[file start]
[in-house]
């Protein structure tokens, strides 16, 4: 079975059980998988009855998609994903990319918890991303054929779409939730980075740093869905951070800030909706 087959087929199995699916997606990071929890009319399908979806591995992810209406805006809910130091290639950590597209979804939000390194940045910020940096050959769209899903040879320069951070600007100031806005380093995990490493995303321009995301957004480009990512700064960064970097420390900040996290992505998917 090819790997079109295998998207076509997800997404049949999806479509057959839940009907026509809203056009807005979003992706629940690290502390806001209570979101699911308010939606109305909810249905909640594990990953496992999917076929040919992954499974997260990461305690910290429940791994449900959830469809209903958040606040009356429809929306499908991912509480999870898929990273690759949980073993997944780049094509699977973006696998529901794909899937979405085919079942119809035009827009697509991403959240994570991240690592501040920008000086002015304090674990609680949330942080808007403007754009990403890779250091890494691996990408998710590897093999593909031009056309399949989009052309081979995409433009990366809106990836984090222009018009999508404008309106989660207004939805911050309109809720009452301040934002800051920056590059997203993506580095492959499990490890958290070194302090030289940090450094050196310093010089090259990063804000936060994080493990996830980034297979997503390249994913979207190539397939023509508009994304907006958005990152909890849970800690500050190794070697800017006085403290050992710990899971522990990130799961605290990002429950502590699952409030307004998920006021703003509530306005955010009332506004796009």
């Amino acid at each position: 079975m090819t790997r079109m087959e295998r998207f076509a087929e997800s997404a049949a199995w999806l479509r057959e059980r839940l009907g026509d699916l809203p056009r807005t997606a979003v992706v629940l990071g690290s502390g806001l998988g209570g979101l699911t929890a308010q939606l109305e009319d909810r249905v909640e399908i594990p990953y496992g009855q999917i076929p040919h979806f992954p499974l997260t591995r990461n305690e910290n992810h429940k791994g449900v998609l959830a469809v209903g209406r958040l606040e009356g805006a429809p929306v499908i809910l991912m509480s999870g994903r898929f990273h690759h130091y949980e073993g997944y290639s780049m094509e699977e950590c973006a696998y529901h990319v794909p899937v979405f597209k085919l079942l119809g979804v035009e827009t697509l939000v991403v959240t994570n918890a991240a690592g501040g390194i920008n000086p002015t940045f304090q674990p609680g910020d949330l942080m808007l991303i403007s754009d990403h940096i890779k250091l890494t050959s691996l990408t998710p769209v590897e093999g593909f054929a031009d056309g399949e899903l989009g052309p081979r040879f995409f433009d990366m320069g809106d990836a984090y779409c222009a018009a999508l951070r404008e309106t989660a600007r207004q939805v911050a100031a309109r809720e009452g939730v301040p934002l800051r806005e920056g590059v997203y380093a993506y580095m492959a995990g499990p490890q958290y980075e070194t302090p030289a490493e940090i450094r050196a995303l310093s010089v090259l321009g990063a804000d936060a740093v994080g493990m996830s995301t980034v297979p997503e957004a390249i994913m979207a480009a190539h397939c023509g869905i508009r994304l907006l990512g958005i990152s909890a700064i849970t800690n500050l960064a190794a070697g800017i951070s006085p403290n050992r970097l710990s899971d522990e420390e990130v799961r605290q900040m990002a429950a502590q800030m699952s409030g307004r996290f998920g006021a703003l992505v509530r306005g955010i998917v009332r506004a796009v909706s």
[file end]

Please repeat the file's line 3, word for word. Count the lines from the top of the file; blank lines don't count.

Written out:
């Amino acid at each position: 079975m090819t790997r079109m087959e295998r998207f076509a087929e997800s997404a049949a199995w999806l479509r057959e059980r839940l009907g026509d699916l809203p056009r807005t997606a979003v992706v629940l990071g690290s502390g806001l998988g209570g979101l699911t929890a308010q939606l109305e009319d909810r249905v909640e399908i594990p990953y496992g009855q999917i076929p040919h979806f992954p499974l997260t591995r990461n305690e910290n992810h429940k791994g449900v998609l959830a469809v209903g209406r958040l606040e009356g805006a429809p929306v499908i809910l991912m509480s999870g994903r898929f990273h690759h130091y949980e073993g997944y290639s780049m094509e699977e950590c973006a696998y529901h990319v794909p899937v979405f597209k085919l079942l119809g979804v035009e827009t697509l939000v991403v959240t994570n918890a991240a690592g501040g390194i920008n000086p002015t940045f304090q674990p609680g910020d949330l942080m808007l991303i403007s754009d990403h940096i890779k250091l890494t050959s691996l990408t998710p769209v590897e093999g593909f054929a031009d056309g399949e899903l989009g052309p081979r040879f995409f433009d990366m320069g809106d990836a984090y779409c222009a018009a999508l951070r404008e309106t989660a600007r207004q939805v911050a100031a309109r809720e009452g939730v301040p934002l800051r806005e920056g590059v997203y380093a993506y580095m492959a995990g499990p490890q958290y980075e070194t302090p030289a490493e940090i450094r050196a995303l310093s010089v090259l321009g990063a804000d936060a740093v994080g493990m996830s995301t980034v297979p997503e957004a390249i994913m979207a480009a190539h397939c023509g869905i508009r994304l907006l990512g958005i990152s909890a700064i849970t800690n500050l960064a190794a070697g800017i951070s006085p403290n050992r970097l710990s899971d522990e420390e990130v799961r605290q900040m990002a429950a502590q800030m699952s409030g307004r996290f998920g006021a703003l992505v509530r306005g955010i998917v009332r506004a796009v909706s």